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All social theorists and philosophers who seek to explain human action have a 'model of man', a metaphysical view of human nature. Some make man a plastic creature of nature and nurture, some present him as the autonomous creator of his social world, some offer a compromise. Each view needs its own theory of scientific knowledge calling for philosophic appraisal and the compromise sets harder puzzles than either. Passive accounts of man, for example, have a robust notion of causal explanation but cannot either find or dispense with a self to apply them to. Active accounts rightly stress an autonomous self, but lack a proper concept of explanation. Martin Hollis takes these tensions and contrasts from the thought of sociologists, economists, and psychologists. He then develops a model of his own - one which seeks to connect personal and social identity through an ambitious theory of rational action and a priori knowledge, proposing a sense in which men can act freely and still be a subject for scientific explanation.
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'Why do human beings behave in detail exactly as they do and not in some other way? What, if anything, causes them so to act? How can we validly explain the fact that they do in practice act this way and not differently? ... It is the distinctive merit of Martin Hollis's exceedingly clever ... little book to ram home the priority of these vertiginous metaphysical questions to any intellectually coherent attempt to understand one another, individually or by the gross. Radical interpretation is simply the stuff of human life; and the social sciences are radical interpretation on stilts.' New Society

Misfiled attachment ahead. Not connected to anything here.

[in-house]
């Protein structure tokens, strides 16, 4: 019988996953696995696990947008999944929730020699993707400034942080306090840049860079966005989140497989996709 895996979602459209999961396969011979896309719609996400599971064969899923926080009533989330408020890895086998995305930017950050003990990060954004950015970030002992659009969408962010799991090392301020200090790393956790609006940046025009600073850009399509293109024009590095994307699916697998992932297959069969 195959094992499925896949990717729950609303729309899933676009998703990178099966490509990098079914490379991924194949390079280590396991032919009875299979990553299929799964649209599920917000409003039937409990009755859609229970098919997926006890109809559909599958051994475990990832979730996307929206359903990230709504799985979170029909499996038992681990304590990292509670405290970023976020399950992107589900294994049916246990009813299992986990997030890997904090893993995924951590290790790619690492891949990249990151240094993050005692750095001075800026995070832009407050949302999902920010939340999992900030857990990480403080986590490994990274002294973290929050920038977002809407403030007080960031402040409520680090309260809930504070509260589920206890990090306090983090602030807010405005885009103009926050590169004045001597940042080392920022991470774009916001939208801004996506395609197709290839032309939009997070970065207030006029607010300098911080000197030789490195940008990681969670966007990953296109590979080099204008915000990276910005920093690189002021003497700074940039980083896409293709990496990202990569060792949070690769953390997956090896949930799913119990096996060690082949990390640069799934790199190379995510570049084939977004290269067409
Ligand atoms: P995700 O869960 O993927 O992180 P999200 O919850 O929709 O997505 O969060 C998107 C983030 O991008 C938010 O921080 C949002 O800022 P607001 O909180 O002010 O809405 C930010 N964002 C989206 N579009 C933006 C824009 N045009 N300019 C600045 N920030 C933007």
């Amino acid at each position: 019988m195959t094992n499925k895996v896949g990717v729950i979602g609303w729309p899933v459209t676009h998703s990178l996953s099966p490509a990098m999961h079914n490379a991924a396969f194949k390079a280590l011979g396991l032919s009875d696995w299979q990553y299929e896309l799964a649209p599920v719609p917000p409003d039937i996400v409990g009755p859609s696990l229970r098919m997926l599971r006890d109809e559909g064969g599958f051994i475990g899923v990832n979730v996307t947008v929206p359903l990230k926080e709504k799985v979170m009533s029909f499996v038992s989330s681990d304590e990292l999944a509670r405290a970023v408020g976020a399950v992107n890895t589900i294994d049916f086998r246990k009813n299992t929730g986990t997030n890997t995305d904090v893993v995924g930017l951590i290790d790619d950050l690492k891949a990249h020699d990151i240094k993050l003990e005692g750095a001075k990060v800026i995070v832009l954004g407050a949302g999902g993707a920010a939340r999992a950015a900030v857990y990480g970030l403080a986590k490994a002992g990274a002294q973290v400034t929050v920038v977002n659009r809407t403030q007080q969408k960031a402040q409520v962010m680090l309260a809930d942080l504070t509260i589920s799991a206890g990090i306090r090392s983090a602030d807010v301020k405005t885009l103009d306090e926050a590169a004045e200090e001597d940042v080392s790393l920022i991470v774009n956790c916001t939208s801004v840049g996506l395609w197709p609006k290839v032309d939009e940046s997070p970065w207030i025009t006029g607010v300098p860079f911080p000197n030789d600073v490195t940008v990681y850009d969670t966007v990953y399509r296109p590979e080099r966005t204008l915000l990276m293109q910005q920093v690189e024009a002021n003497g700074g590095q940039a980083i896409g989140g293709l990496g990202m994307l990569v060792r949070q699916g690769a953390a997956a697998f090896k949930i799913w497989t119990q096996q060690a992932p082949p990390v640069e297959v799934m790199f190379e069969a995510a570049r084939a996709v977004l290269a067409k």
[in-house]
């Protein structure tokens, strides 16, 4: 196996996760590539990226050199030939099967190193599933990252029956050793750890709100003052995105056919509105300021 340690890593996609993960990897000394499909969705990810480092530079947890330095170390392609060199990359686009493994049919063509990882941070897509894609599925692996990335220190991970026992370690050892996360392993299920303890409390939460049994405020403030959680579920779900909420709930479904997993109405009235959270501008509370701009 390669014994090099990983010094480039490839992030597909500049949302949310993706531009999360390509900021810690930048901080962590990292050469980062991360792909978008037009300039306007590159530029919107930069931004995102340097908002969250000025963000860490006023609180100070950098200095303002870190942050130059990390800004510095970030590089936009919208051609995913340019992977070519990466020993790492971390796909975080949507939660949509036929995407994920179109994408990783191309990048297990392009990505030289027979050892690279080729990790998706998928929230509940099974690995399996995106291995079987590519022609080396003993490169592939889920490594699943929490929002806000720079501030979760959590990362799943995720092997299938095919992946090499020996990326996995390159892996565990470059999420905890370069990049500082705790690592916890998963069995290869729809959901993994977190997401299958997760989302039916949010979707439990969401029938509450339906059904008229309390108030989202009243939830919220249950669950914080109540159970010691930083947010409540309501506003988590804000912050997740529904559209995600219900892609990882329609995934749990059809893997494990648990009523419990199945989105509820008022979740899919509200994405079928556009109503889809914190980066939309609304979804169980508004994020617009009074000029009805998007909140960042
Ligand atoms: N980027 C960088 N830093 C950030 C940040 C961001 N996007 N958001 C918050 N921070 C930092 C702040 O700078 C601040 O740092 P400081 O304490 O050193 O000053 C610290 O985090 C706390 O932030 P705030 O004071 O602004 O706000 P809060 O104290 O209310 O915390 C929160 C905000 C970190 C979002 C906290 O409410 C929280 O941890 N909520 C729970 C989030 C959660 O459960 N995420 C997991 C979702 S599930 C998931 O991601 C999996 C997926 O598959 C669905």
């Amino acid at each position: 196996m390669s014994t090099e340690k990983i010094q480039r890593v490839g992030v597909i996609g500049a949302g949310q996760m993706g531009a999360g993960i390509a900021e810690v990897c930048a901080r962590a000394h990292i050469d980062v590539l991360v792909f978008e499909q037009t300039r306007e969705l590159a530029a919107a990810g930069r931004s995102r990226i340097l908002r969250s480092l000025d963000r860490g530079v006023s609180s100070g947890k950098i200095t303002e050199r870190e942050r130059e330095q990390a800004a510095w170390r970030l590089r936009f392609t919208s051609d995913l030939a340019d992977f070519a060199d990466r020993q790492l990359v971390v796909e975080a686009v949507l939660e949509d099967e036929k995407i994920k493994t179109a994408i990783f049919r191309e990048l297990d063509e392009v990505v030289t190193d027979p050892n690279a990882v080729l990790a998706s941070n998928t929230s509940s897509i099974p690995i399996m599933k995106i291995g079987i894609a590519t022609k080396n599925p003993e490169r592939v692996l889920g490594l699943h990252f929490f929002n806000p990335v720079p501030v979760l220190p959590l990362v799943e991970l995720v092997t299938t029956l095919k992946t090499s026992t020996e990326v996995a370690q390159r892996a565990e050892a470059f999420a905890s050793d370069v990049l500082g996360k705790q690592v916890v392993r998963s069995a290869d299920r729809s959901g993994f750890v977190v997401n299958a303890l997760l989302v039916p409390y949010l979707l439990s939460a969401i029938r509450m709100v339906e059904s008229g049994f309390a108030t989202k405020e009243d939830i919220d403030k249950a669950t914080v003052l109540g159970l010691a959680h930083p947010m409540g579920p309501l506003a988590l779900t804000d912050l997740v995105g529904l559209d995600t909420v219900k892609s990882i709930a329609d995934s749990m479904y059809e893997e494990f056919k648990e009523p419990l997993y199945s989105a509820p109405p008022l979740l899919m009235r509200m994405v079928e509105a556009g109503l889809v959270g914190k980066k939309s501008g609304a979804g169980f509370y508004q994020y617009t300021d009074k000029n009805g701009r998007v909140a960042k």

'His extremely clear, sharp, witty style ... makes the entire book very well worth reading. I find his central point entirely persuasive, and it may well be that his careful and courteous defence of it will be the best way to bring it home to those who still see witchcraft in any suggestion that the world must be explained in different ways for different purposes.' Philosophy
Martin Hollis examines the contrasting models with which social theorists and philosophers seek to explain human action, and develops a model of his own, which connects personal and social identity through an ambitious theory of rational action and a priori knowledge.
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Descrizione libro Cambridge University Press, 1977. Condizione: New. New. Codice articolo Q-052129181L
Descrizione libro Cambridge University Press, 1977. Condizione: New. New. Codice articolo Q-052129181x
Descrizione libro Cambridge University Press, 1977. Condizione: New. New. Codice articolo Q-052129181X